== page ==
This Katy Keene review contains spoilers.
Katy Keene Episode 11
“What is it going to take for you to stop doubting yourself, Katy?”
At one point in this latest episode of Katy Keene, an attendee at the prestigious Meta Gala (see what they did there?) is glimpsed wearing a bejeweled medical mask. What was clearly meant to be a throwaway joke at the expense of anything goes fashionista vapidity now is thrown at viewers like a brick.
This sight gag was featured in the pre-air review episode I watched, but I’m curious to see if it made it to broadcast because the brief moment totally rips viewers out of the carefully constructed fairy tale that the series is constructed and back into our grim socially distanced presence. Even though Katy Keene takes place roughly five years in the future currently depicted on Riverdale, it now feels like a pre-Covid 19 period piece. Or does it just add to its wish-fulfilling allure? I think it does, especially now.
We collectively yearn for the distraction of a Met Gala, or of any socialization really, so in a way the show’s countless scenes of live music, shopping and bar-hopping feel like pandemic porn. Katy Keene has truly become the escapist saga it has always yearned to be…albeit due to tragic real world events that have made its lightness so immediately appealing.
At one point in this episode Guy’s latest high-profile client remarks “I think you might be the most earnest person I’ve ever met, don’t change” to Katy. It is advice that the series itself should take. Despite its flaws, Katy Keene is providing a fun distraction right now. That is very much appreciated.
All that said, let’s get into the substance of this episode. Once again Katy, reeling from her rejection into Parson’s saves Guy’s ass by giving one of his lackluster creations a bit of the Keene magic. The Guy character possesses three moods: Angsty, mean and horny, all of which are showcased tonight. But wait, there’s a latecomer – gratitude. In an unpredictable bit of character development, Guy gave Katy a much needed confidence boost by telling the fashion world’s biggest and brightest that she is a talent to watch. He didn’t have to do this, but he did. The argument can be made that he did this just so he could sleep with her, a terrible move for all involved to be sure, but I believe that he was genuine in the moment. His success also illustrates to Katy that you don’t need Parson’s training to thrive.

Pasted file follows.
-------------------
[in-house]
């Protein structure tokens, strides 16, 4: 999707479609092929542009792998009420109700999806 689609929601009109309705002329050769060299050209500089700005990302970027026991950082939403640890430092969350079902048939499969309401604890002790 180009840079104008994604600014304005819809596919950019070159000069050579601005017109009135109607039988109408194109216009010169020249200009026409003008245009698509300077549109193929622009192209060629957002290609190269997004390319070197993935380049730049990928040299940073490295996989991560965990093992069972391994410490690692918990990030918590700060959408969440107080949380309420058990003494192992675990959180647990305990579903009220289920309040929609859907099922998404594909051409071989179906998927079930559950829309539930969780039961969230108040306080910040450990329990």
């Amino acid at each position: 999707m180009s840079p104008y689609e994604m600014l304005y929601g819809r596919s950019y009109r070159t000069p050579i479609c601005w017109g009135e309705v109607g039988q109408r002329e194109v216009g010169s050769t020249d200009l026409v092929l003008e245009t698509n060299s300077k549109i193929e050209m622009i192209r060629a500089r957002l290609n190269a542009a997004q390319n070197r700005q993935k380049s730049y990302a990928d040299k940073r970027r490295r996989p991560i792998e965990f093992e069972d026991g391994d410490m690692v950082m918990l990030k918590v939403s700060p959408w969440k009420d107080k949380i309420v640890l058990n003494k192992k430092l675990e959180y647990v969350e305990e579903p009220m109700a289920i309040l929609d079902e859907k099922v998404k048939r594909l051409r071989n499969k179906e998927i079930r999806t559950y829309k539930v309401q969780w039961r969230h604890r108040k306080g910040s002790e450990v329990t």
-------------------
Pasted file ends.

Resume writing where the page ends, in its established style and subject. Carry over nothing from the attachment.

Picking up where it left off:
In the wake of last week’s scattered take on the Me Too movement, the messages being sent here are mixed. Katy is making her way up the fashion ladder on her own terms, not that a gossip-loving word will care if news of this dalliance gets out following the Price Errol incident. She is a character who is earnest, and will ultimately succeed. But boy, does she make some terrible choices involving men.
Speaking of which, I am pleased to see that this show is attempting to make Katy and K.O. friends. They had a bit of a romantic spark on the red carpet, but they work better platonically. K.O. and Alexandra are a much more realistic pairing, given their shared lack of character definition on the show to date. (He says with a meow louder than anything the Pussycats could ever muster).
Surprisingly, Pepper’s plan of building her and the Pussycats’ respective brands at the Meta Gala was a success. But dark times are ahead for Pepper. There’s just two episodes left this season, and now that Hannah has revealed the truth to Alex, her downfall feels imminent. Can she talk her way out of this mess? If so, what accent will she use?
Lastly there’s Jorge. Sigh. The scenes between him and his parents were powerful, with Johnny Beauchamp delivering a deeply human performance here. He’s a gifted actor tasked with bringing an inconsistent character to life week after week. There is hope for Jorge yet. He was realized that, to borrow a line from The Samples, you can’t love anything until you can love yourself. So as much as he thought he wanted to get back with Bernardo, he’s instead going to spend some much needed time working on himself. Hopefully he will be all the better for it.
Next week: Pepper’s lies catch up with her. Maybe?
• How did Hannah know Alex would be at Chubby’s? Her line about loving Joni Mitchell’s “Blue” was fantastic though.
• I am all for a friendship between Amanda and Katy. What’s the over/under on Amanda being the one to convince Katy that Pepper is full of shit?
• Have we seen the last of Hannah?
• Ginger doing Evita as her next show. Yes please.
• Just so we’re clear, Guy is an absolute mess. If it weren’t for Katy and his sister constantly cleaning up his messes, he’d still be in a drunk tank somewhere.
• It was nice of the security guards to wait until Josie and the Pussycats’ performance was over before stopping them.
• “No one has more hustle than Pepper Smith. She’s good people.” Well Josie, you’re half right.
• Josie did not mention Riverdale once tonight. Well done.
• Pepper’s lawyer is Sierra McCoy, because of course she is.
• The funniest line of the night is Katy being asked if she had a “face transplant with a Disney princess.”
• Casey Wilson delivered a fun guest performance, basically playing herself tonight. I hope she returns to the series again.
• Fake celebrities attending the Meta Gala include Annie Hathaway and Bizou Phillips.
• God there really are going to be diamond encrusted face masks at whatever the next celebrity event is, aren’t they?